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May 14, 2022

Pete Robbins

Why Professional Anglers Need Forward Facing Sonar

With a full slate of media duties and other professional obligations on tap, in addition to getting ready for a marathon slate of nine Bassmaster Opens, you might think that Oklahoma pro Matt Pangrac would spend what little free time he gets honing his bass game.

You’d be right. He never stops learning or obsessing about America’s most popular gamefish. What might surprise you is that he’s becoming a better bass angler primarily by chasing crappie.

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“I’ve always been a guy who just loves to fish”

Unspoken in that sentence is the fact that everything he does is purposeful. “The more you fish, the better you get. I played hockey in college, and this is just like any other athletic endeavor. You have to keep your skills sharp. The last few winters I was able to fish three or four times a week, but this winter it’s down to about once a week.”

With the time pinch on his mind, he’s putting many of his eggs into the forward-facing sonar basket. As a media figure and confidante of many top pros, he’s seen how the new technology has changed the game, and he doesn’t want to fall behind.

What is Forward Facing Sonar

Forward facing sonar has changed the game of fishing at the highest level. The main technology known as forward facing sonar is a transducer that shoots a beam in a forward direction or a down direction getting a picture of what structure or fish are in any direction you point it in. The kicker is that this is being received in live timing meaning you can see not only a piece of structure and the fish, but you can see the fish swimming. The technology allows anglers to follow your bait back to the boat and watch as fish eat it. Anglers are even using it to find fish and then test what mood the fish are in and even entice them into biting.

Tournament Fishing Without Forward Facing Sonar is a Massive Disadvantage

“Right now, if you don’t have it – and you just have two-dimensional sonar or down-imaging, you’re massively disadvantaged. Covering the sport full-time I’ve seen these trends. It reminds me of when I first got into the industry, when side-imaging was just coming out. Covering the Elite Series, going to every single event, I saw what a massive advantage that provided.”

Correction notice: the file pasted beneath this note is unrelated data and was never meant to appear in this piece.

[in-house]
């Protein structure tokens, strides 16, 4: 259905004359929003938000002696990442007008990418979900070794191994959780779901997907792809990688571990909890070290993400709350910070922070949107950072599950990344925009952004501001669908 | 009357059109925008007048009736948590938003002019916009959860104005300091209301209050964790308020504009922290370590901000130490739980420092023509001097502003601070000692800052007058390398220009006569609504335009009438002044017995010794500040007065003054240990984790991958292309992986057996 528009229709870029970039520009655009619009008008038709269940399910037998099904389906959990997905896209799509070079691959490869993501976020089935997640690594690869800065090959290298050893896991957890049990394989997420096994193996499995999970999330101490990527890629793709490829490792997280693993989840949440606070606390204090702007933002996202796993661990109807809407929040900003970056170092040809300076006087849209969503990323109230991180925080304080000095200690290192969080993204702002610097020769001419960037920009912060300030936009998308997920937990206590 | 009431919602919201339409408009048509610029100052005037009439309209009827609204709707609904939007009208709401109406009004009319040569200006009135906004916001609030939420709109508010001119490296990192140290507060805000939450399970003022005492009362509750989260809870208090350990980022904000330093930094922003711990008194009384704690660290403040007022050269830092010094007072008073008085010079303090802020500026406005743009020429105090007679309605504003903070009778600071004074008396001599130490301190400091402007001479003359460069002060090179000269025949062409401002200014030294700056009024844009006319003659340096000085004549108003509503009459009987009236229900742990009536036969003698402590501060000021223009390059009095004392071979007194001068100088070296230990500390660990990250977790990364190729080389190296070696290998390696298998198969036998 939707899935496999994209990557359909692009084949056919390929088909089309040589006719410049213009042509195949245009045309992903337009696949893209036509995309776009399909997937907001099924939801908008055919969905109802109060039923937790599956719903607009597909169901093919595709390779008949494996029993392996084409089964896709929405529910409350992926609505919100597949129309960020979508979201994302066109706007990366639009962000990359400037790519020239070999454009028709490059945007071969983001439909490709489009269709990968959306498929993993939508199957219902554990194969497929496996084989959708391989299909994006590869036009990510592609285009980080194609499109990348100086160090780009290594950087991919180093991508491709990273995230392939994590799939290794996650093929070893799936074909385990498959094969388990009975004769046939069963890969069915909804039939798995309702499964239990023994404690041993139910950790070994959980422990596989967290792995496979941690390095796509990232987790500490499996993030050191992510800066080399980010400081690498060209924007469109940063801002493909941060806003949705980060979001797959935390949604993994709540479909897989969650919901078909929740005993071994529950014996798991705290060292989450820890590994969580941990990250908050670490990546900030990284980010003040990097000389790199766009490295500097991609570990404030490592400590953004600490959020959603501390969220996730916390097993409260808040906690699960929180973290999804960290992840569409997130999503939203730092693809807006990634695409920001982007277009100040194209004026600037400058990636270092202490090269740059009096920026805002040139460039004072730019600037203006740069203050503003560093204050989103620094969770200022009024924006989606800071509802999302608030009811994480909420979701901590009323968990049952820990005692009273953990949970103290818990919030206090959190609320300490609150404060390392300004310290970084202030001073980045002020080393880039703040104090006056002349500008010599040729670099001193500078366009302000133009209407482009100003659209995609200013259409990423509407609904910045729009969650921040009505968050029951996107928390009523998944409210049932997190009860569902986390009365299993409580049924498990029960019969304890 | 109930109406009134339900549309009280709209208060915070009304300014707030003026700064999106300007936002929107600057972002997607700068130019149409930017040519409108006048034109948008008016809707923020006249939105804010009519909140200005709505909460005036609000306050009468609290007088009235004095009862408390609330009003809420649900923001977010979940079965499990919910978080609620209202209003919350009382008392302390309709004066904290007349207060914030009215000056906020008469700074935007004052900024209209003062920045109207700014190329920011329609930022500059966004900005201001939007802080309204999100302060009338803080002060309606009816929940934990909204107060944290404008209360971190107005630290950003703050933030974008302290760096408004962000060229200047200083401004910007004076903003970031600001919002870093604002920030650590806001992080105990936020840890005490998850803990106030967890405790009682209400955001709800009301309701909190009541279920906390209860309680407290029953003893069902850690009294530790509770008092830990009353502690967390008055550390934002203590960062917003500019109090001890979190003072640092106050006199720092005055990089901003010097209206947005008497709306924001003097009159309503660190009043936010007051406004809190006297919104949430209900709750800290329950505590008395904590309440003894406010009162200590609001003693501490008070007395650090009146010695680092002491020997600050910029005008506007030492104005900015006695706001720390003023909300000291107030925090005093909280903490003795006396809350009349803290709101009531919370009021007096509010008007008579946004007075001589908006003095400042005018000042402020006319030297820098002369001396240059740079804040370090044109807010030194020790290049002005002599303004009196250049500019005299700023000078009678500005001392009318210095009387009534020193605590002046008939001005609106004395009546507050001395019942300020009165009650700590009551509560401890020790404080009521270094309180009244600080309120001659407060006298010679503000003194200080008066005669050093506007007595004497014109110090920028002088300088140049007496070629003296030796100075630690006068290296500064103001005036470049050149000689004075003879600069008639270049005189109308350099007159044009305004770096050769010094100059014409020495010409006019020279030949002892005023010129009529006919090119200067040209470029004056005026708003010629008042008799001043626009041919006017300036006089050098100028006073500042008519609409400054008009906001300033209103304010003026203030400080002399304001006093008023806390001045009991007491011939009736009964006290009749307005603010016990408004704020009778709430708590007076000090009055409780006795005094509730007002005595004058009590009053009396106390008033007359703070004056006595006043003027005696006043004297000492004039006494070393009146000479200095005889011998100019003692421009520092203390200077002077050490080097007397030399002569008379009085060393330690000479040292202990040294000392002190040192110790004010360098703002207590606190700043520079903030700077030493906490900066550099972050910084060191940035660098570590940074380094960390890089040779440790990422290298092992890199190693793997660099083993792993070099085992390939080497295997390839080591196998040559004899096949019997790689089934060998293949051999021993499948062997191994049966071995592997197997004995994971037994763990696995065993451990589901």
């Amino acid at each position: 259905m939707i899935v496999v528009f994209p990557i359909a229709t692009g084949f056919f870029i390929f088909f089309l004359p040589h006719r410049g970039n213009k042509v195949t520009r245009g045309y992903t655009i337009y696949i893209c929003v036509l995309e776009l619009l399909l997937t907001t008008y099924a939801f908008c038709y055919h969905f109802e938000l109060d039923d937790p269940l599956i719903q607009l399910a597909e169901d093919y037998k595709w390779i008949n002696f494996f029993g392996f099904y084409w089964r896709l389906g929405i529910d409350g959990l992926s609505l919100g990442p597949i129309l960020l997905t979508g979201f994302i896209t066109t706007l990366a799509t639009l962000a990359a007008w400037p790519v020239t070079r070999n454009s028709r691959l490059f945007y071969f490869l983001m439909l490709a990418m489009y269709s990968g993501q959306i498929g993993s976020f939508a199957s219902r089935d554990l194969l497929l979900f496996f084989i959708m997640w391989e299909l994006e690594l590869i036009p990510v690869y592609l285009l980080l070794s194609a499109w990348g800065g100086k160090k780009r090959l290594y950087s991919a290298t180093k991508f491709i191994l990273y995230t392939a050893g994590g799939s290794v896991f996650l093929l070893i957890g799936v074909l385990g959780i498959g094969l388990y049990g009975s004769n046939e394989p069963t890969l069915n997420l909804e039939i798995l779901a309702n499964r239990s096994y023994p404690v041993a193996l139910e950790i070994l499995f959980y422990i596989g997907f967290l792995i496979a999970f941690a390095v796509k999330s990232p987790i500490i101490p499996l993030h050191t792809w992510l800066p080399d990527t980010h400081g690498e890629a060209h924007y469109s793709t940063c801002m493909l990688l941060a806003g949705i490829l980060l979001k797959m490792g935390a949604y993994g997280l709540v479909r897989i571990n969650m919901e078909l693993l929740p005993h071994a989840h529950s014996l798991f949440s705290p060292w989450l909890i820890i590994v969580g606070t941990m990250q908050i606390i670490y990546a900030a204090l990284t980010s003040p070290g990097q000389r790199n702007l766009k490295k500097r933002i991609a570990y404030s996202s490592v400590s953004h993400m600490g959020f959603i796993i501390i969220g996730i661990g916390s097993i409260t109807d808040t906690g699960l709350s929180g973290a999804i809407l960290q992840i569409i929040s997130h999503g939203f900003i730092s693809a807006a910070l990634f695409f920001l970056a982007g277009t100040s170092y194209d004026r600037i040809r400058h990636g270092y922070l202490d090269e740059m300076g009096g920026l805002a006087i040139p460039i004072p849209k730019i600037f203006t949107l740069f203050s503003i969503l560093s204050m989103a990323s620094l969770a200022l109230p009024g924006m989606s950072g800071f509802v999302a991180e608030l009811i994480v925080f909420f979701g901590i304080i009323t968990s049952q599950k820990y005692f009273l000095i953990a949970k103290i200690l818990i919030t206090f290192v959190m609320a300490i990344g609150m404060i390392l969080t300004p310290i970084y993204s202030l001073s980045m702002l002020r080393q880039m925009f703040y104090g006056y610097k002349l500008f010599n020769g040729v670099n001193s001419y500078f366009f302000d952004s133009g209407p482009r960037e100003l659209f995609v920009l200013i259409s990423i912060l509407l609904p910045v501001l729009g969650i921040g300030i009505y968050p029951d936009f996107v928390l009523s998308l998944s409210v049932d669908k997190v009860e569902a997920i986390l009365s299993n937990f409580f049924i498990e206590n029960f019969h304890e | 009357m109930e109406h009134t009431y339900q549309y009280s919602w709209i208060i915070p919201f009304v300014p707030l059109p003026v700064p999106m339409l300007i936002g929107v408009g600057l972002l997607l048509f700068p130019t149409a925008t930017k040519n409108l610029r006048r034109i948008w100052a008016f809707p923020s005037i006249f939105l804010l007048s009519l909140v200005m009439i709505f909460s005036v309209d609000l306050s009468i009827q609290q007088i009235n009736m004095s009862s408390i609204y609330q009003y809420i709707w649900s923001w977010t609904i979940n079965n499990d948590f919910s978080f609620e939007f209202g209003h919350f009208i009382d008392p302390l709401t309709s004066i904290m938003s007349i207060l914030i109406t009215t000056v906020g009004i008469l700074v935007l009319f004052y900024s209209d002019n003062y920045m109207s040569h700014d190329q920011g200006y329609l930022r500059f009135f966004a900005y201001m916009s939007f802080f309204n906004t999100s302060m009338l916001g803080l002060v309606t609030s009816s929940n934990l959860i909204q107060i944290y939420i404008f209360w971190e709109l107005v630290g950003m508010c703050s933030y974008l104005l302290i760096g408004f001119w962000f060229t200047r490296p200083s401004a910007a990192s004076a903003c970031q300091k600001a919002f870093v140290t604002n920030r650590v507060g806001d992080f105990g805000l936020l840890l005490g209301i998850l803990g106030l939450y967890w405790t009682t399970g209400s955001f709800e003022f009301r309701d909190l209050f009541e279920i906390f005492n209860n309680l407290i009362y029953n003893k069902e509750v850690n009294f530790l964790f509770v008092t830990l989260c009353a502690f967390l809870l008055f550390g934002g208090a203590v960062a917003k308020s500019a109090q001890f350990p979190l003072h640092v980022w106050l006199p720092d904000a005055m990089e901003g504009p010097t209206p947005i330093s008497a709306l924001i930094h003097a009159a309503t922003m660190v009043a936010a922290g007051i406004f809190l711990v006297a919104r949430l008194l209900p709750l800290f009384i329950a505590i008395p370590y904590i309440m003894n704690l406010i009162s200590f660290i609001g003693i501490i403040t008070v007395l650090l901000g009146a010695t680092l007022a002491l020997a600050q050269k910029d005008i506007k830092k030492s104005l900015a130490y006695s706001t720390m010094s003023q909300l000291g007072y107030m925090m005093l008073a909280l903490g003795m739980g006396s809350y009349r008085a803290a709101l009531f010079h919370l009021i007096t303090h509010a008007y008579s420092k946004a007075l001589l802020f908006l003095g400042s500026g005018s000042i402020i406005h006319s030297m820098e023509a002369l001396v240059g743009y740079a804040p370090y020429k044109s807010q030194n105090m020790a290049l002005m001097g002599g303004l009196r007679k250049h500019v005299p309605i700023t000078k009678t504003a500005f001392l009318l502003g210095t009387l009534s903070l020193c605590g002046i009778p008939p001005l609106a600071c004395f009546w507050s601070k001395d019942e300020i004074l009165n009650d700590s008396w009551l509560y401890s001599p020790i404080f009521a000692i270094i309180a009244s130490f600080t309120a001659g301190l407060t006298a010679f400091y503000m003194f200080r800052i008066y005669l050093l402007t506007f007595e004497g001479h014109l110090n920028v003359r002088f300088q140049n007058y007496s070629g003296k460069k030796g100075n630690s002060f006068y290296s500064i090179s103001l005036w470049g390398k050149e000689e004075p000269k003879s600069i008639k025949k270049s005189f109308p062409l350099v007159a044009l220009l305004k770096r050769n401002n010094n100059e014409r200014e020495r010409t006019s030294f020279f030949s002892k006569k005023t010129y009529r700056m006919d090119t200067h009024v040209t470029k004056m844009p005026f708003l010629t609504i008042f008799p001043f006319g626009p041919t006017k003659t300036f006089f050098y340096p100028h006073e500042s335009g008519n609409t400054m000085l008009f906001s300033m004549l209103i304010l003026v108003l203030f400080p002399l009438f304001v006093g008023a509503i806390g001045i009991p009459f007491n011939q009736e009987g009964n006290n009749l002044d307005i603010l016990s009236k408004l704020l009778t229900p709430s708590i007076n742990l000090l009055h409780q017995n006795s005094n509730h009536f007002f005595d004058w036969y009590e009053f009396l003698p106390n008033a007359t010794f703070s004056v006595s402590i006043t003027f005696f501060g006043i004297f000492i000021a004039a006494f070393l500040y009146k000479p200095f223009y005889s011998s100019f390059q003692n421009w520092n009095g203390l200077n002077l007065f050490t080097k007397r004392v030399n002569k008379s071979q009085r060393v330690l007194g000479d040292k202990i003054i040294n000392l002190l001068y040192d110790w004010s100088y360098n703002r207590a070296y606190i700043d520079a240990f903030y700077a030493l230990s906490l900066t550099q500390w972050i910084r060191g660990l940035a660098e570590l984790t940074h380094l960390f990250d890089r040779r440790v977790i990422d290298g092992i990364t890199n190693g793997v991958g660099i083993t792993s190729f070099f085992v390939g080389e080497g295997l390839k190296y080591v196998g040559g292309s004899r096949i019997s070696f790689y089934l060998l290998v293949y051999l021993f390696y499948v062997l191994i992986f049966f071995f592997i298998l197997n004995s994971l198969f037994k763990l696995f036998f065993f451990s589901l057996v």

Pangrac leaned on his contacts to convince him and help him get started. He got in the boat with sonar specialist John Soukop of The Bass Tank and saw how he utilized his tools. Then he noticed in veteran pro Scott Martin’s YouTube videos how reliant Martin had become on forward-facing sonar. Most importantly, he observed that Martin “never made a cast where his trolling motor wasn’t facing.” Right before the biggest tournament of his young career, a Toyota Series Championship on Lake Cumberland, Pangrac spent a precious $2,400 out of pocket on the tools he needed to enter the forward-facing game. His faith was rewarded with a 3rd place finish and a check for over $20,000. That just sealed the deal, but there’s always more to learn.

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So why does he chase crappie more than bass?

His primary reason is that “you can get a lot more feedback.” But that’s not all: “It’s fun, relaxing and you can do it with a buddy, which takes it back to the enjoyment factor. It’s a different fish, but still a fish, and they’re delicious.”

While the wintertime behavior of Oklahoma crappie doesn’t necessarily translate to how bass will act in Florida or Virginia or New York several months down the line, it gets his mind in gear while simultaneously cementing his muscle memory. When the crappie move from day to day or week to week, or bite at a different time, he’ll start to figure out how to relocate fish and get them to chew, a critical skill for any angler. Most importantly, he’s doing it when he’s not under a time crunch or trying to cover his entry fees and other expenses. Perhaps most critically, it’s getting him ready to hit the road and put his other obligations out of sight for a brief period.

Bass Can Be Isolated in Places You Don't Expect

“The biggest thing I’ve learned is that big bass are not always on what you would consider ‘the juice,” he said. “I’ll see singles isolated 40 feet from the brush pile, bass that you would generally consider ‘co-angler fish.’ They’re still relating to the cover or structure, but they’re often holding off to the side of it. Those ones to the side often seem to be a little bit more aggressive. They slide out there to feed.”

Go to Matt Pangrac Forward Facing Sonar
Matt Pangrac Forward Facing Sonar

While others hunt or spend time with family or pursue other interests, to the exclusion of getting better on the water, Pangrac knows that a fast start is key to a good season. At the Opens level a bad day or two means a lost season.

“Over the years I’ve seen certain guys who suck in Florida,” he said. “Every tournament counts the same, so it’s critical to start off in midseason form. The guys who suck often blame the fish, saying that they left them, but the guys who do well are the ones who can adjust. Little bitty stuff is often the difference between catching one fish and leading the tournament.”

Forward facing sonar has opened up the possibility to overcome these challenges. Matt Pangrac realized how integral it was to shorten his learning curve while on the water and realize truly why you dont see many pro right now without a forward facing sonar system on their boat.